Anteromedial Meniscofemoral Ligament of the Anterior Horn of the Medial Meniscus: Clinical, MR and Arthroscopic Features : A Retrospective Analysis
ESSKA Academy. Kim Y. 05/09/18; 212750; P15-1092
Young-Mo Kim
Young-Mo Kim
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Abstract
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Objectives: To describe the clinical, arthroscopic, and MRI findings of knees with anomalous insertion of the anterior horn of the medial meniscus (AHMM) into the intercondylar notch via an anteromedial meniscofemoral ligament (AMMFL).

Methods: : 2503 arthroscopic knee surgeries performed from July 2003 to October 2016 were reviewed retrospectively to identify knees with the AMMFL.
Medical records, arthroscopic photographs, and MR images of identified cases were analyzed. Fifty patients with normal medial meniscus (MM) were selected as a control group. Meniscus width and extrusion were measured on MR images.

Results: Total 13 (0.52%) cases had an AMMFL with insertion at the intercondylar notch. All cases were diagnosed incidentally during arthroscopy. Knee pain characteristics were related to surgical pathology; Arthroscopic examination revealed the AMMFL as a band-like structure covering the anterior ACL. In all cases, the AHMM had no bony attachment to the tibia and on probing of the AHMM, increased mobility was observed. MM was significantly larger than the general MM size in 8 cases (61.5%).. Twelve knees (92.3%) had meniscus tears. On MRI, AMMFL appeared as a low-signal linear structure arising at the AHMM and coursing superiorly along the anterior ACL. The mean MM width was greater than control group at the mid-body (P = 0.030), anterior horn (P = 0.002), posterior horn (P = 0.001).

Conclusions: All AMMFL was found incidentally during arthroscopic surgery and the AMMFL was silent lesion. There was no significant meniscal extrusion although the AHMM has no bony attachment. This is because the AMMFL may act as an anchor of the AHMM. Therefore, the AMMFL should not always be removed. MM with AMMFL tended to be larger than typical MM and may be related to some degree of hypermobility, which raises the risk of meniscal tears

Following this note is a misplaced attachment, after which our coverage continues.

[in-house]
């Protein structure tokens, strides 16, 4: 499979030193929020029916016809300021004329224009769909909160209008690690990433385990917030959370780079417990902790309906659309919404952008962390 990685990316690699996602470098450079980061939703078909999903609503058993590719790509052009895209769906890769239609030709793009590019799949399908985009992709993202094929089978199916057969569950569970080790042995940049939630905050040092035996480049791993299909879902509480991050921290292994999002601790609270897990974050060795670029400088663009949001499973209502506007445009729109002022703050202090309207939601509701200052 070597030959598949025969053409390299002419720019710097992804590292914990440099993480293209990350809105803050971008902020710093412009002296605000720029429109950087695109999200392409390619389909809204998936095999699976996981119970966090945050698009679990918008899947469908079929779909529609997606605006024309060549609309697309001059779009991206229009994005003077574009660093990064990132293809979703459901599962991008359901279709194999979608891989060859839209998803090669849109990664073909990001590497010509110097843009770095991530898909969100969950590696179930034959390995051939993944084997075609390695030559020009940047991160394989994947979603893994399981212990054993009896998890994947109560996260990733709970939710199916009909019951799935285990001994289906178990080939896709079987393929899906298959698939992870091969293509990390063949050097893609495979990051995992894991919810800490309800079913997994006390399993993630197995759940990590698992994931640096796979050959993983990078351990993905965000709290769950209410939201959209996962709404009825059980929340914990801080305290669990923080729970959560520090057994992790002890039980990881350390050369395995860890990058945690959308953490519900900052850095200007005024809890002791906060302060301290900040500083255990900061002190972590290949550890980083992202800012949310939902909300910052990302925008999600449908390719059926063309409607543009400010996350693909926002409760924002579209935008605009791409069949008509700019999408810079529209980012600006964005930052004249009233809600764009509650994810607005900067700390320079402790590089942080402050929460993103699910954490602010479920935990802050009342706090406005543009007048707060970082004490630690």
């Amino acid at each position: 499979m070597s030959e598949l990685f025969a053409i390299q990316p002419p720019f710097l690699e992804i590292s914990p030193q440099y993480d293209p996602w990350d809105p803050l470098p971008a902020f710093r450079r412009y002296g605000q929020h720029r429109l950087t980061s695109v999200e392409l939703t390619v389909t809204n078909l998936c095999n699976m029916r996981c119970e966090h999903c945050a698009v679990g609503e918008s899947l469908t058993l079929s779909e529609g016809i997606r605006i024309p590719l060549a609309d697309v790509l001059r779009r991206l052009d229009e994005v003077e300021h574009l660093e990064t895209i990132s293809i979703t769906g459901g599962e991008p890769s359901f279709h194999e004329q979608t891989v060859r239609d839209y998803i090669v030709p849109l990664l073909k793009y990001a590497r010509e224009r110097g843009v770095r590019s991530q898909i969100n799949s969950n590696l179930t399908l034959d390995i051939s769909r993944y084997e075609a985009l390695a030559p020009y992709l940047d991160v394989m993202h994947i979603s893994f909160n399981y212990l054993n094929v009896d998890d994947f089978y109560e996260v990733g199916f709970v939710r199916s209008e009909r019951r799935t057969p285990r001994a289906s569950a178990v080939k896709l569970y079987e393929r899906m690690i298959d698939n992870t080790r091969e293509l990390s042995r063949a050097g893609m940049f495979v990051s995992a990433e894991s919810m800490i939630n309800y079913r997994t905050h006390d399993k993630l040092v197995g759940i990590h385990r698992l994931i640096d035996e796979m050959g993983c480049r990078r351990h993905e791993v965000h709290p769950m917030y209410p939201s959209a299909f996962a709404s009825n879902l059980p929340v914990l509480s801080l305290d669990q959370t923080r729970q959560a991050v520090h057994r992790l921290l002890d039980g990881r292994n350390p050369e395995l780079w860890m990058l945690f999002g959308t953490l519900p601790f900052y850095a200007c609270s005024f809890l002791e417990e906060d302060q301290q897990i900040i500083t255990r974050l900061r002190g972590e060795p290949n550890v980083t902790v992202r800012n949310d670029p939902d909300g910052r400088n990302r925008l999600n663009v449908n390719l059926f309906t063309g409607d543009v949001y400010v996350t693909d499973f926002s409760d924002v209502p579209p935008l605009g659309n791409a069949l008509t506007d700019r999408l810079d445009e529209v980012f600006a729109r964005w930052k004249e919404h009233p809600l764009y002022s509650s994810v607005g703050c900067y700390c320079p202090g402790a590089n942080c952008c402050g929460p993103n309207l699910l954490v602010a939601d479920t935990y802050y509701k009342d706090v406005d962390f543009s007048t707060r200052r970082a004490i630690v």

Keywords:
Knee, Medial meniscus, anteromedial meniscofemoral ligament
Objectives: To describe the clinical, arthroscopic, and MRI findings of knees with anomalous insertion of the anterior horn of the medial meniscus (AHMM) into the intercondylar notch via an anteromedial meniscofemoral ligament (AMMFL).

Methods: : 2503 arthroscopic knee surgeries performed from July 2003 to October 2016 were reviewed retrospectively to identify knees with the AMMFL.
Medical records, arthroscopic photographs, and MR images of identified cases were analyzed. Fifty patients with normal medial meniscus (MM) were selected as a control group. Meniscus width and extrusion were measured on MR images.

Results: Total 13 (0.52%) cases had an AMMFL with insertion at the intercondylar notch. All cases were diagnosed incidentally during arthroscopy. Knee pain characteristics were related to surgical pathology; Arthroscopic examination revealed the AMMFL as a band-like structure covering the anterior ACL. In all cases, the AHMM had no bony attachment to the tibia and on probing of the AHMM, increased mobility was observed. MM was significantly larger than the general MM size in 8 cases (61.5%).. Twelve knees (92.3%) had meniscus tears. On MRI, AMMFL appeared as a low-signal linear structure arising at the AHMM and coursing superiorly along the anterior ACL. The mean MM width was greater than control group at the mid-body (P = 0.030), anterior horn (P = 0.002), posterior horn (P = 0.001).

Conclusions: All AMMFL was found incidentally during arthroscopic surgery and the AMMFL was silent lesion. There was no significant meniscal extrusion although the AHMM has no bony attachment. This is because the AMMFL may act as an anchor of the AHMM. Therefore, the AMMFL should not always be removed. MM with AMMFL tended to be larger than typical MM and may be related to some degree of hypermobility, which raises the risk of meniscal tears

Keywords:
Knee, Medial meniscus, anteromedial meniscofemoral ligament
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